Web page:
Evidence shows that whistleblowers want to make things better, both for their companies and customers. Yet many companies ignore internal tip-offs, or worse, retaliate against those giving them. It’s an increasingly questioned approach – because evidence also shows overwhelmingly that companies ignore whistleblowers at their peril.
In 2013, Howard Wilkinson, a senior Danske Bank trader in Estonia, needed information about a UK-registered customer. Wilkinson checked the firm’s details in the UK business registry, which listed it as dormant. Yet he knew it was making transactions worth up to US$20 million a day. He also found that the Russian-owned company shared a London address with 64 other companies holding accounts with Danske Bank, and was connected to offshore banking centres known for secrecy.
Finding similar patterns in other customers’ records, Wilkinson warned managers that the bank had breached “numerous regulatory requirements”, handling vast sums of money without due diligence. But they ignored him. Prevented by Danish banking secrecy laws from reporting to an external regulator, Wilkinson resigned in 2014 – unaware he had discovered the largest money-laundering scandal in history.
Exposing corruption on a breathtaking scale
Although internal auditors soon raised similar concerns, Danske Bank didn’t commission an independent inquiry until 2017, after the media began probing its money transfers. The inquiry found that US$234 billion had passed through the Estonian branch between 2007 and 2015 with inadequate money-laundering checks.
In late 2018, Danish prosecutors charged Danske Bank with insufficient transaction monitoring and research into customers’ beneficial owners. Executives have been charged with violating Danish anti-money laundering laws, and in February 2019, Estonia’s financial regulator ordered the bank to leave the country within eight months. It subsequently announced its withdrawal from Estonia, Latvia, Lithuania and Russia.
Whistleblowing for long-term corporate health
The scandal underlines why shareholder demands for effective whistleblower programmes are growing. Companies that encourage and listen to whistleblowers signal to investors and the public that they prioritise risk management, social responsibility and integrity – supporting long-term value creation.
In 2018, academics analysed 1.2 million anonymised internal reports by employees of public US companies. They found that whistleblowers are essential to achieving business goals, including profitability. They enable firms to address wrongful conduct before liability is triggered, and to earn lighter sanctions by voluntarily self-reporting to regulators. The analysis found that the more employees use internal whistleblowing hotlines, the fewer lawsuits companies face and the lower settlements they pay. Whistleblowers are clearly a valuable asset – yet often aren’t treated as such.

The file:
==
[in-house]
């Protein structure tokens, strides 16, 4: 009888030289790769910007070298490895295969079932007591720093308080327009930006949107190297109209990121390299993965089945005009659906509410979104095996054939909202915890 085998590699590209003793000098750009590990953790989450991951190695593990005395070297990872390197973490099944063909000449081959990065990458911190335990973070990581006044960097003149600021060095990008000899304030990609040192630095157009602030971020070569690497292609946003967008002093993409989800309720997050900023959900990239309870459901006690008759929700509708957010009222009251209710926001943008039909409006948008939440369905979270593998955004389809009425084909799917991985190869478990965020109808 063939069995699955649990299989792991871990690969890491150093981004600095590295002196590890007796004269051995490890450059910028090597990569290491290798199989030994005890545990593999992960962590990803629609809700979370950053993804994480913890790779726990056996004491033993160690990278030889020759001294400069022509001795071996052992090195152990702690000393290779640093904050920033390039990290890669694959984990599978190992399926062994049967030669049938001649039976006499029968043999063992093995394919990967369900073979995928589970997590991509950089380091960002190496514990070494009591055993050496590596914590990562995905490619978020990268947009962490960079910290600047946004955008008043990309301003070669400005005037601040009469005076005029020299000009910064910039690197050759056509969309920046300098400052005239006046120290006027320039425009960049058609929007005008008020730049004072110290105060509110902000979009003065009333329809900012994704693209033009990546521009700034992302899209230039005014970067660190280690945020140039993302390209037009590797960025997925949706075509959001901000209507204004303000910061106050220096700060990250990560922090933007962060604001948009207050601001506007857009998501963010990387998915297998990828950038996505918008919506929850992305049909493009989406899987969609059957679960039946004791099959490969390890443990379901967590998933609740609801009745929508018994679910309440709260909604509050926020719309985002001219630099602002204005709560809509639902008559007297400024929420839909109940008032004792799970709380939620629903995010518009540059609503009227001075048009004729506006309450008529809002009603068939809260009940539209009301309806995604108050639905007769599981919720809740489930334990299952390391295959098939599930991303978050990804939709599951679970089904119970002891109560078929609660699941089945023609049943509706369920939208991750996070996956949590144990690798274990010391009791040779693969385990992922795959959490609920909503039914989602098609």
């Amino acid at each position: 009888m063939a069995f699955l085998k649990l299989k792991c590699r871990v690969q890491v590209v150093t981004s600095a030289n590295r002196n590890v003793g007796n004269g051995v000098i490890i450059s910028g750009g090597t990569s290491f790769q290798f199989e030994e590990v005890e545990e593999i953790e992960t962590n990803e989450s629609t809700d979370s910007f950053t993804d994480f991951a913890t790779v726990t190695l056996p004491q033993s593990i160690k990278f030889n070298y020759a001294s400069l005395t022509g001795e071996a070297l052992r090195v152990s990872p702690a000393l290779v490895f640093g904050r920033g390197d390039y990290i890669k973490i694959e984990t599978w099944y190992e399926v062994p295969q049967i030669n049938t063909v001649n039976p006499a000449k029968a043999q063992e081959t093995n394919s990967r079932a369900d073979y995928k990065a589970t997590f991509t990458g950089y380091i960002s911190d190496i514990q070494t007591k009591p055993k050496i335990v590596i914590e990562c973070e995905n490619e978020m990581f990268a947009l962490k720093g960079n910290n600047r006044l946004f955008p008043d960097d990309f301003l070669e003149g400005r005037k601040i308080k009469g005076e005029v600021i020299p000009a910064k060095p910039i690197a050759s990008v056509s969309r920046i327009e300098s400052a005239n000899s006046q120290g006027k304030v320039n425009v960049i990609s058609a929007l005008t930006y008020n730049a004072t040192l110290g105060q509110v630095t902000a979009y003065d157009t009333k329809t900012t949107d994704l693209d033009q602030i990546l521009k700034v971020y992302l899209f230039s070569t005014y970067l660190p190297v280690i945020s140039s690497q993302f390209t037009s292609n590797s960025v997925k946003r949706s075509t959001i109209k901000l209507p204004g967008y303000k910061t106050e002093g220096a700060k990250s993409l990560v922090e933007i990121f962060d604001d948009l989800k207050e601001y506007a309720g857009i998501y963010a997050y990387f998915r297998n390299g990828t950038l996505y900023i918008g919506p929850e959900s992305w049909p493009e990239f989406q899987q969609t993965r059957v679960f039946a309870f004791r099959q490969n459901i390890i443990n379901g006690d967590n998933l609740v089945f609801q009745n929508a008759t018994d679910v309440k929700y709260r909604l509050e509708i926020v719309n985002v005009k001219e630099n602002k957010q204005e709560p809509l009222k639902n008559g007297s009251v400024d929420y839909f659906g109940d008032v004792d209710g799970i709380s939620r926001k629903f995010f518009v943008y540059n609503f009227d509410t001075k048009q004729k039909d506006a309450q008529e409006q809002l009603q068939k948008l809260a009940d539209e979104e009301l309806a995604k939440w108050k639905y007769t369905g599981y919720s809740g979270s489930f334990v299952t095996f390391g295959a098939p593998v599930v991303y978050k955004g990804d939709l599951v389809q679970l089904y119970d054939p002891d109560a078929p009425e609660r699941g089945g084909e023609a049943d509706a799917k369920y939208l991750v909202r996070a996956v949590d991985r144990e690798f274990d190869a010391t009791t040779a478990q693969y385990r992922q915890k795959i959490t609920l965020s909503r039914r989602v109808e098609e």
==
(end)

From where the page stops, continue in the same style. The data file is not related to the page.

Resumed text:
When Courtland Kelley, a quality inspector with General Motors (GM) in the United States, reported product safety concerns to managers, the company sidelined him – making safety inspectors feel afraid to speak out. In 2014, GM faced investigation for a defect blamed for numerous crashes and 124 deaths – possibly preventable had the company nurtured a whistleblowing culture. Employees had known about the fault, but taken no action.
GM was forced to pay over US$1.5 billion in fines and compensation. It also paid over US$3 billion to recall 30 million vehicles worldwide, and suffered incalculable damage to its reputation and sales.
The value of listening
Like Kelley, former EY partner Amjad Rihan was mistreated by management when he raised concerns uncovered during a client audit in Dubai in 2013. Rihan found that Kaloti Jewellery International had shipped silver-coated gold from Morocco to avoid export restrictions. He also suspected money laundering through $5.2 billion-worth of gold, possibly from countries exporting conflict minerals.
Having reported his findings to Dubai’s regulator, Rihan said he was pressurised at EY to change them. EY bosses allegedly then helped Kaloti and the regulator conceal the findings. Fearing for his life, Rihan fled back to Britain and resigned.
Unable to find comparable work, he sued EY for damaging his reputation. In April 2020, the high court in London stated that EY had breached the accountants’ ethical code in dealing with Kaloti, and breached its duty to Rihan. It sentenced EY to pay him US$10.8 million compensation.
Although EY aims to appeal, the judgement threatens the firm’s brand and sends a clear message that corporate whistleblowers can successfully challenge unethical conduct externally when a company deals inadequately with it internally.
Tapping insider insight
More fraud is uncovered by whistleblower tips than any other method, says the Association of Certified Fraud Examiners. But a cultural shift is often needed before they’re considered a business asset.
Many people wondered where the whistleblowers were in the 2015 Volkswagen emissions scandal. Their absence in such a widespread scheme highlights their crucial role, both to employers and societies, and the need to encourage and protect them. It also shows the importance of a corporate culture that ensures everyone understands their responsibility to report malpractice – and knows how.
Companies like Danske Bank, GM and EY serve their customers and themselves far better if they listen when concerned employees blow the whistle. To do so effectively, they must supply reporting mechanisms with four essential components: active encouragement to speak up, accessible and confidential reporting channels, effective response systems and robust user protection from retaliation.
Although not all whistleblower reports indicate malpractice, they offer timely insider insight into what’s really going on – so companies can address problems long before they grow into scandals.